We have compiled some information here which we believe will be useful to kayakers planning to head out on multi-day trips.
This information is certainly not complete. It just gives you some very initial ideas on where to get started.
No information that can be found here or anywhere on the internet replaces practical training. Always make sure you are prepared and you have the practical knowledge, experience, and skill to deal with any situations that may arise. Please take lessons before heading out on kayaking trips
If you’re heading out on a multi-day adventure you want to make sure you don’t forget any essentials.
We’ve compiled a packing list with the equipment our experienced guides and instructors like to bring when they go on a trip.
Please note that we do not claim this list to be fully complete. You might want to bring items not included on this list and you might want to leave some items on this list at home. Please use your own judgment and decide what is right for you, for your group, for the location you are paddling in, the season you are going, and the conditions you expect.
Who would know what to do if you don’t come back from your trip as expected?
One vital tool to ensure your safety and potentially help search and rescue is a float plan.
A float plan lists the members in the group, what you are paddling, where you are paddling when you expect to be back, and what to do if you’re not back as expected. You can also include additional useful information such as the medical conditions of the group members, the gear you are taking, etc.
You will fill out the plan before every trip and leave it with somebody you can trust. You will also agree on a time (and date) when you will “close the float plan”. So when you are safely back from your trip you will call your contact and say that everybody is fine. If your contact does not hear from you by the agreed-upon time they will activate the emergency protocol as outlined in the float plan.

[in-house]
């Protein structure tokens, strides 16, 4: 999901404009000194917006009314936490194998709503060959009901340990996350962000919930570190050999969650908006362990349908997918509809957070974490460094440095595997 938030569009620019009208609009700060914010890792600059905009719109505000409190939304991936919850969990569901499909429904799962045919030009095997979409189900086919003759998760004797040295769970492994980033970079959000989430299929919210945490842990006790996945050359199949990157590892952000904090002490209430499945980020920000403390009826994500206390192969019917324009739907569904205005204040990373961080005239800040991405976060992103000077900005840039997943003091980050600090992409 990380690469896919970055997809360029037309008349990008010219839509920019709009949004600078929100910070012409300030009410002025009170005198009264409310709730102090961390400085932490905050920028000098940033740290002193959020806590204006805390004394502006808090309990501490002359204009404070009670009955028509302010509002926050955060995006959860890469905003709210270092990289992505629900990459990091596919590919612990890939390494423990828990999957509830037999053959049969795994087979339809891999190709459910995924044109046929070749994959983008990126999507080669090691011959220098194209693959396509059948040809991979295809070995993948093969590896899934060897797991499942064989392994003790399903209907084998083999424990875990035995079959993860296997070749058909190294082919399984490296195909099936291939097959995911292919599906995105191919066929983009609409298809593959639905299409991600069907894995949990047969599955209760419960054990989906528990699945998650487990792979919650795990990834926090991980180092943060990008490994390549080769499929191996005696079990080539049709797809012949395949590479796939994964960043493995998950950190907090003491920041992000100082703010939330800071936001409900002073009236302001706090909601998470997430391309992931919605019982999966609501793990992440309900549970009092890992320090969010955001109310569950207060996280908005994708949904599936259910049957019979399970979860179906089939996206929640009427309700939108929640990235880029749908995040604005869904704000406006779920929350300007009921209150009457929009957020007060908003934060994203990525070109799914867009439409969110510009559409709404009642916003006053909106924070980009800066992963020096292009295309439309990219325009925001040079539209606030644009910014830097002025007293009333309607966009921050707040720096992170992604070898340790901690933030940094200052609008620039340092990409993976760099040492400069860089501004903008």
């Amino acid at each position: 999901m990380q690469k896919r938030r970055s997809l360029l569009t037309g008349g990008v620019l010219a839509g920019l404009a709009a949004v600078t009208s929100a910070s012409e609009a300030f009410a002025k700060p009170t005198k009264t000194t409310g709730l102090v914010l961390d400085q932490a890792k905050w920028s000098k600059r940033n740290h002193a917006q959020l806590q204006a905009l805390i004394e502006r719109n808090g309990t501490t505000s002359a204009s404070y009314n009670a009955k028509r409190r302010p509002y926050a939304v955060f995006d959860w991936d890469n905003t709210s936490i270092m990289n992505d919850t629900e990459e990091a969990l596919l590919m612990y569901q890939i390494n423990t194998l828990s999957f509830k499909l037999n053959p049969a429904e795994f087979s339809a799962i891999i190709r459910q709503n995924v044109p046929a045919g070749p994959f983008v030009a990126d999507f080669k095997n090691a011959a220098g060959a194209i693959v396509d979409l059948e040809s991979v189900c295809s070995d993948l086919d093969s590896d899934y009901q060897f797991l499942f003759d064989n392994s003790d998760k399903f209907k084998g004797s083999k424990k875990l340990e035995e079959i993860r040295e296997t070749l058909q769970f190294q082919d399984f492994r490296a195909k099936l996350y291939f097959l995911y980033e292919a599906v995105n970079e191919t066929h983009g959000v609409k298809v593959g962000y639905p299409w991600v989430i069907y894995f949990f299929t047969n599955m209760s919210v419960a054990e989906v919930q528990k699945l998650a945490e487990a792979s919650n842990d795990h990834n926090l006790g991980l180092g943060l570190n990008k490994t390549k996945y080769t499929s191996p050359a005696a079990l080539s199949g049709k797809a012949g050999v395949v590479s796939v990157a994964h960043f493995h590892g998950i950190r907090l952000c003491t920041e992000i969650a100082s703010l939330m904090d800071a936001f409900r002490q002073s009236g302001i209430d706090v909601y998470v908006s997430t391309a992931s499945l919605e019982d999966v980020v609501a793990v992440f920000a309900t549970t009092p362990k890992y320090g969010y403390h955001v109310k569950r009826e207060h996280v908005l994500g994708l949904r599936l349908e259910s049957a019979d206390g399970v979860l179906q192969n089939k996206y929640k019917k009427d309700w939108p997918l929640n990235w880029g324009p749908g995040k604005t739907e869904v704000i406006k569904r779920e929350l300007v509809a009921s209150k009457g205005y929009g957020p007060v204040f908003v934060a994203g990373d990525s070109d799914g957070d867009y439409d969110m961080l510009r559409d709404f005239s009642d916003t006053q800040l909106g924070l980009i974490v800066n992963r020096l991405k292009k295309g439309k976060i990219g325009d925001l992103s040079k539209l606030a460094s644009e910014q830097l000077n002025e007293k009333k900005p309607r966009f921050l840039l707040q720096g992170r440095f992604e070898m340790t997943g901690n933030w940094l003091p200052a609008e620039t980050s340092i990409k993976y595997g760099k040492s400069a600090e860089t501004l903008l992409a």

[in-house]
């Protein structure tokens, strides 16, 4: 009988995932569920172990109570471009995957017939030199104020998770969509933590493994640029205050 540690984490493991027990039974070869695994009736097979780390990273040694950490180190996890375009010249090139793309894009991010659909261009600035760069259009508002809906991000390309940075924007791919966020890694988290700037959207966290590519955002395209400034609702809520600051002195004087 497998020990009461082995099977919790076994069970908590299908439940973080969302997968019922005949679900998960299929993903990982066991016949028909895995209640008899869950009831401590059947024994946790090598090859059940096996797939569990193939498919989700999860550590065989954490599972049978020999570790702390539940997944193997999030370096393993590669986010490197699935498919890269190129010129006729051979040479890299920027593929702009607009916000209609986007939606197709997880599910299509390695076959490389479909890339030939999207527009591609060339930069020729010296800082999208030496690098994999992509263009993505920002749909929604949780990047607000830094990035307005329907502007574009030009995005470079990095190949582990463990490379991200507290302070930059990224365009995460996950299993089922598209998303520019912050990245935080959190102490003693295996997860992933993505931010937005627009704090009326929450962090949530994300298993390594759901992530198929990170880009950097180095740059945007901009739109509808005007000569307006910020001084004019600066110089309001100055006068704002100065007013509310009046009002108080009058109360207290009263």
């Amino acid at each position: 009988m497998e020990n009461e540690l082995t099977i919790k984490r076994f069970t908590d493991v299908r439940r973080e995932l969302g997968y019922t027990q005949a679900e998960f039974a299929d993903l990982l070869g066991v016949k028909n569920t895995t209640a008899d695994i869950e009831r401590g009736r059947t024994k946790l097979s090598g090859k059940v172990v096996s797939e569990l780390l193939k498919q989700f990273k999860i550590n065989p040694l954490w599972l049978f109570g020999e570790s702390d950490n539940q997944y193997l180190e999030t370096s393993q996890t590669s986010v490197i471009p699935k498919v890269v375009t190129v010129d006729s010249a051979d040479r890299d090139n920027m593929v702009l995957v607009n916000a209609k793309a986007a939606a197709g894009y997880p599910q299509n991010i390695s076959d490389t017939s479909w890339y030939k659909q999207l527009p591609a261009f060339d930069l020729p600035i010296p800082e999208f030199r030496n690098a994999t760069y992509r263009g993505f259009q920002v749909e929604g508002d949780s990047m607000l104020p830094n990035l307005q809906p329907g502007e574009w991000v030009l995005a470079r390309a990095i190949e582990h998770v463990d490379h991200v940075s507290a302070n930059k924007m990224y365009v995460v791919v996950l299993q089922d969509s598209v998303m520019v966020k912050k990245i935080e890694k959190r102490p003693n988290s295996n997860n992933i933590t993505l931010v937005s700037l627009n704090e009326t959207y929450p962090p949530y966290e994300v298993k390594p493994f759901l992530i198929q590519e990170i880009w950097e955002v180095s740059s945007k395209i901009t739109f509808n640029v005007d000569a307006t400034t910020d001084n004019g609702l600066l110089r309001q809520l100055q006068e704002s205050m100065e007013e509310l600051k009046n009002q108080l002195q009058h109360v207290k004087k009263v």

Boat Tie Down
When transporting a kayak on your kayak make sure you tie it down properly.
There are lots of roof racks and kayak specific racks on the market. You can visit our retail store Coast Outdoors to find a rack that fits your needs.
The racks come with instructions, so please follow the instructions that come with your rack.
We have also compiled a document with general instructions on how to tie down your kayak which you can download here.
We are currently working on a list of recommended areas to paddle in which we will add here once completed.
Code of Conduct
One of the things most of us love about kayaking is about removing ourselves from civilization, about being out in nature, and about discovering beautiful places. But the more of us are out there and doing this the greater of an impact we will have on these places. We want to be mindful of the impact we are having as kayakers and as visitors to the land and sea we travel on and we want to keep that impact to a minimum.
One aspect to consider is that we are traveling on traditional First Nations land. We want to treat the land and the communities we visit with respect. Please inform yourself and adhere to any First Nations protocols for visitors that may be in effect.
We also want to be aware of our environmental impact and try to keep that to a minimum. A good start is to familiarize yourself with leave no trace principles.
Another amazing resource is the BC Marine Trails Code of Conduct which addresses both: conduct on First National land as well as reducing your environmental impact. We recommend every kayaker familiarizes themselves with the code of ethics and adheres to it.
Kayak Touring Resources
We have a lot more great articles in our resource section.
We also have a page dedicated to online kayaking resources which is very comprehensive
Below is a small extract of that list with some resources that are specific to kayak touring
- BC Marine Trails – a great resource for finding launch sites, campsites and get more information on any paddling area. Please consider becoming a member or donating
- Wild Coast Publishing – Absolutely phenomenal books and map sheets of the BC coast for kayakers
- Chart Catalogue – so you know which chart you need
- Chart 1 – the legend for charts – so you know what all the funny symbols mean
- Tide & Current Tables
- Navionics – web app for online charts (also nice for trip planning, as you can measure distances)
- Westcoastpaddler – a local online forum with lots of resources and very knowledgeable paddlers who love to share their expertise
- Environment Canada Marine Weather Forecast
- Windy – website with a localized forecast including wind and waves